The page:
Nested model fitting of DCE-MRI data on a murine breast cancer tumor model. Parameters for Ktrans (a), ve (b), and vp (c) are shown. As shown in d, the majority of the voxels fitted best to the extended Tofts model, with some edge voxels fitting to the Patlak method. e shows the AIF used for the fit (taken from the left ventricle). f shows a sample time curve from the edge of the tumor (denoted by arrow) with corresponding fit (blue denotes the fit, red lines denote the 95 % prediction bounds for the fitted curve). Rod phantoms on either side of the mouse were present to allow for signal drift correction (not used in this case)

Clinical data set

The clinical data set was obtained from a wider study set being accrued by the University of Southern California (USC) Alzheimer’s disease Research Center. The study was approved by the USC Institutional Review Board. The imaging dataset used here was obtained from one of the participants from the no cognitive impairment cohort, as determined from medical examination and neuropsychological evaluation. All imaging was performed at the Keck Medical Center of USC. Participants underwent a medical examination, neuropsychological evaluations and blood draw to ensure appropriate kidney function for CA administration prior to imaging.

The imaging protocol performed was developed to study BBB changes in patients with cognitive impairment and is detailed in [6]. Briefly, all images were obtained on a GE 3 T HDXT MR scanner with a standard eight-channel array head coil. Anatomical coronal spin echo T2-weighted scans were first obtained through the hippocampi (TR/TE 1550/97.15 ms, NEX = 1, slice thickness 5 mm with no gap, FOV = 188 x 180 mm, matrix size = 384 x 384). Baseline coronal T1-weighted maps were then acquired using a T1-weighted 3D spoiled gradient echo (SPGR) pulse sequence and variable flip angle method using flip angles of 2°, 5° and 10°. (TR/TE = 8.29/3.08 ms, NEX = 1, slice thickness 5 mm with no gap, FOV 188 x 180 mm, matrix size 160 x 160). Coronal DCE MRI covering the hippocampi and temporal lobes were acquired using a T1-weighted 3D SPGR pulse sequence (FA = 15°, TR/TE = 8.29/3.09 ms, NEX = 1, slice thickness 5 mm with no gap, FOV 188 x 180 mm, matrix size 160 x 160, voxel size was 0.625 x 0.625 x 5 mm3). This sequence was repeated for a total of 16 min with an approximate time resolution of 15.4 s. Gadobenate dimegulumine (MultiHance®, Braaco, Milan, Italy) (0.05 mmol/kg), a gadolinium-based CA, was administered intravenously into the antecubital vein using a power injector, at a rate of 3 mL/s followed by a 25 mL saline flush, 30 s into the DCE scan. Imaging data were processed by ROCKETSHIP. The AIF, which was extracted from an ROI positioned at the internal carotid artery, was fitted with a bi-exponential function prior to fitting analysis with 2CXM.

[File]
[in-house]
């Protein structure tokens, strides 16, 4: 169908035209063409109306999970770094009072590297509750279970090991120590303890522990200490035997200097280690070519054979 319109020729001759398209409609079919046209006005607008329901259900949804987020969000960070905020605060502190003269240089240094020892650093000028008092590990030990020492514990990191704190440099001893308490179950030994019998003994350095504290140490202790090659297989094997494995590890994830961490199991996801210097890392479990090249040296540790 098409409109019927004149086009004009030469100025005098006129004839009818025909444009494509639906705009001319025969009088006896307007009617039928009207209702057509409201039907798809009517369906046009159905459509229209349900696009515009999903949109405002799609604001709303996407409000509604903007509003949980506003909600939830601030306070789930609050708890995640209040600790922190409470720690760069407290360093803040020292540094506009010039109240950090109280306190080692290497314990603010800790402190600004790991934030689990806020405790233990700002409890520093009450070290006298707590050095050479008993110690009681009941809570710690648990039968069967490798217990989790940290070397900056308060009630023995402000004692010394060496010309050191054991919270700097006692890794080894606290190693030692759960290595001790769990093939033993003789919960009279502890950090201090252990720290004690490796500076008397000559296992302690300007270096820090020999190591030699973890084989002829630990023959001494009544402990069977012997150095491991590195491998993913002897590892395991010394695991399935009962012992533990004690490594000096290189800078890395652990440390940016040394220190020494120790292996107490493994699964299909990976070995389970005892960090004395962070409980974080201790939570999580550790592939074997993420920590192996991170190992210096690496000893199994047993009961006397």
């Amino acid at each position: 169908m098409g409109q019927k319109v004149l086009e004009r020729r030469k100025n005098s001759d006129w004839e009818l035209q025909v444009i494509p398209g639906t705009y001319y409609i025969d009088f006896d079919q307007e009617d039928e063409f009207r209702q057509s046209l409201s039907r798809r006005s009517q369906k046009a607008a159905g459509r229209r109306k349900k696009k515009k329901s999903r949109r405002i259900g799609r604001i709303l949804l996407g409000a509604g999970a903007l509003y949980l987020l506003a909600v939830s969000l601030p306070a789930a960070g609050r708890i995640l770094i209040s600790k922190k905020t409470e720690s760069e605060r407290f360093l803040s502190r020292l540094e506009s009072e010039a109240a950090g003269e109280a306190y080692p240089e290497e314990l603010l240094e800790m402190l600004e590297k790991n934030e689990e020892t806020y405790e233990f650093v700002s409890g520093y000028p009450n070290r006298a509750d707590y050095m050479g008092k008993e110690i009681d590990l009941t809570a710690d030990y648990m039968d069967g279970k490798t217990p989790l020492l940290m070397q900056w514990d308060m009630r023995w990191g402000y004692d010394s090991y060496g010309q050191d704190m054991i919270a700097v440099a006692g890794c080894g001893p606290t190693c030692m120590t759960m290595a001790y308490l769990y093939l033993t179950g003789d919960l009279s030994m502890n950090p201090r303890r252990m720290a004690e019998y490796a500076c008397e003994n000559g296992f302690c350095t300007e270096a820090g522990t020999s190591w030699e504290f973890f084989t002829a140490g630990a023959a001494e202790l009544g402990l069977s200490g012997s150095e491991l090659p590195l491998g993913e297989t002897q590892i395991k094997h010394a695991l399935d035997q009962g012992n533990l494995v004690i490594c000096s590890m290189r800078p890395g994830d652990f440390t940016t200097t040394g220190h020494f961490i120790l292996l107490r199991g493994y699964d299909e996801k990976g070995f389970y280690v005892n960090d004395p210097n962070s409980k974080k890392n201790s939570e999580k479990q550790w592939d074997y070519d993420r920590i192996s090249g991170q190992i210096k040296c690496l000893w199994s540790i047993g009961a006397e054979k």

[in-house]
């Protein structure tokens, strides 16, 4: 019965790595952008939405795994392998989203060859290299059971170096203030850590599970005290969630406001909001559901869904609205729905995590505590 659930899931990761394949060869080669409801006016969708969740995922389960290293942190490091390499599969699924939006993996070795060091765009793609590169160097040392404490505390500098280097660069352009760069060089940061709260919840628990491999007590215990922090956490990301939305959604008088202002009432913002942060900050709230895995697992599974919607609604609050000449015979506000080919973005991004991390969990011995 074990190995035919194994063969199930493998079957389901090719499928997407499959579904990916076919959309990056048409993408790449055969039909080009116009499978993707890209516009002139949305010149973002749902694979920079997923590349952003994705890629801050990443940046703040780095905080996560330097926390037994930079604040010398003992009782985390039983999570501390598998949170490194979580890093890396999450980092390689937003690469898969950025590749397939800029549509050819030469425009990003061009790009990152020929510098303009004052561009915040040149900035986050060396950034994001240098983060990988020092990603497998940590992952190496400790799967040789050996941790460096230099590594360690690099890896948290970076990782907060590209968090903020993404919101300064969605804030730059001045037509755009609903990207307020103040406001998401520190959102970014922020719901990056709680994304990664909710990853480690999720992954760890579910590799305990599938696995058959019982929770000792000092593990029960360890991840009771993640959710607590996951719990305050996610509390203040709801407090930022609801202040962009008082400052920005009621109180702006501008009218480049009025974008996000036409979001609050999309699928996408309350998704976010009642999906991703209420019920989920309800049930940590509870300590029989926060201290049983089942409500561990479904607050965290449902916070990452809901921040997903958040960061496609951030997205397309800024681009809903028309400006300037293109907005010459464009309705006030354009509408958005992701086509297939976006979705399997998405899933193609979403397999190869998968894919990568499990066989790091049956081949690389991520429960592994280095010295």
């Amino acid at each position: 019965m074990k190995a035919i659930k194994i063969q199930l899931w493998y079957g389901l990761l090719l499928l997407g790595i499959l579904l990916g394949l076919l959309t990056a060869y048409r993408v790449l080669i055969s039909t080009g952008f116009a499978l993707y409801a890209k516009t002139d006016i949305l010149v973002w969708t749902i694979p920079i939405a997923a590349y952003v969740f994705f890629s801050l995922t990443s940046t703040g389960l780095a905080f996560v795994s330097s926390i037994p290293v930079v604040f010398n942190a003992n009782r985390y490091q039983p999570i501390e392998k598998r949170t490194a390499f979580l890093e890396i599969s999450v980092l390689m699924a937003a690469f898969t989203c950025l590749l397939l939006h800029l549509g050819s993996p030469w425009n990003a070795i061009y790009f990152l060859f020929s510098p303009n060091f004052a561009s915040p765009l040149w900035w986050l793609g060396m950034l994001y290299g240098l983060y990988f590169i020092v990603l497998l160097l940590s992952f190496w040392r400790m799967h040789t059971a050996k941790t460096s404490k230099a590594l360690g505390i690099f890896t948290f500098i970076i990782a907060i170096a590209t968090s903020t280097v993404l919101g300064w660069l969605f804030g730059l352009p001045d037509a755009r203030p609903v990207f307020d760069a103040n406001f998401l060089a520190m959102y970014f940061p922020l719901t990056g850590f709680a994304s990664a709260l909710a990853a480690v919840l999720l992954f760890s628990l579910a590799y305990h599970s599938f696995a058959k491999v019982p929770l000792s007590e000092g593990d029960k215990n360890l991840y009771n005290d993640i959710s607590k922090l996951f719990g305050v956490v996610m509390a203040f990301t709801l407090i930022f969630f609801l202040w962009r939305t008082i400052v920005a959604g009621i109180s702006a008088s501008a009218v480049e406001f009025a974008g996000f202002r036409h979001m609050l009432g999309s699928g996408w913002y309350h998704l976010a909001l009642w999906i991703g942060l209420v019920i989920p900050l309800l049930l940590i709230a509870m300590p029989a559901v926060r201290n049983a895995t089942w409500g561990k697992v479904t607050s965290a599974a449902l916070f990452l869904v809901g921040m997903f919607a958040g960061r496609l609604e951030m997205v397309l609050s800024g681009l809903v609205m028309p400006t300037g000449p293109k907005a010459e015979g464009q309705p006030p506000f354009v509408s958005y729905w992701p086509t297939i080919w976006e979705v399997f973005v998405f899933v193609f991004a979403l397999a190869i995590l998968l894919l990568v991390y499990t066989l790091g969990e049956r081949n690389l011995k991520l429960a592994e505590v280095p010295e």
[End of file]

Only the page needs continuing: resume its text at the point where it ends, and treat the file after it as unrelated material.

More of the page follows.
Parametric maps and associated concentration vs. time curves are shown in Fig. 7. Compared to the murine tumor that contains leaky vasculature [41], Ktrans values for the human brain are lower, as expected given the intact blood brain barrier in normal human subjects [6]. As shown in Fig. 7e, the bi-exponential function estimated the AIF well and allowed for a good fit of concentration time curves within the brain parenchyma (Fig. 7f).
Fig. 7

2CXM fitting of a normal human brain. Parameters for Ktrans (a), ve (b), vp (c) and Fp (d) are shown. e shows the AIF used (taken from internal carotid artery). The AIF was fitted with a bi-exponential curve (blue) prior to tissue fitting. f shows a sample time curve from the brain parenchyma (denoted by arrow) with corresponding fit (blue denotes the fit, red lines denote the 95 % prediction bounds for the fitted curve). Fold over artifact is seen on the lateral brain edges due to truncation by the field of view bounding box

Discussion

Development and adoption of DCE-MRI by clinicians and researchers requires the availability of analysis software that not only has sufficient functionality for the novice end-user, but also the flexibility and extensibility capability for more complicated analyses. Using its default settings, users can follow ROCKETSHIP’s pipeline to generate parametric maps of common kinetic models. Its modular design allows other models to be incorporated in a straightforward manner. Recently, several groups have recognized that data-driven approaches in selecting the appropriate model may be important for proper physiological interpretation of the DCE-MRI data [23]. To facilitate this, ROCKETSHIP includes a nested model fitting option as well as statistical tools to analyze and compare the goodness-of-fit between different kinetic models.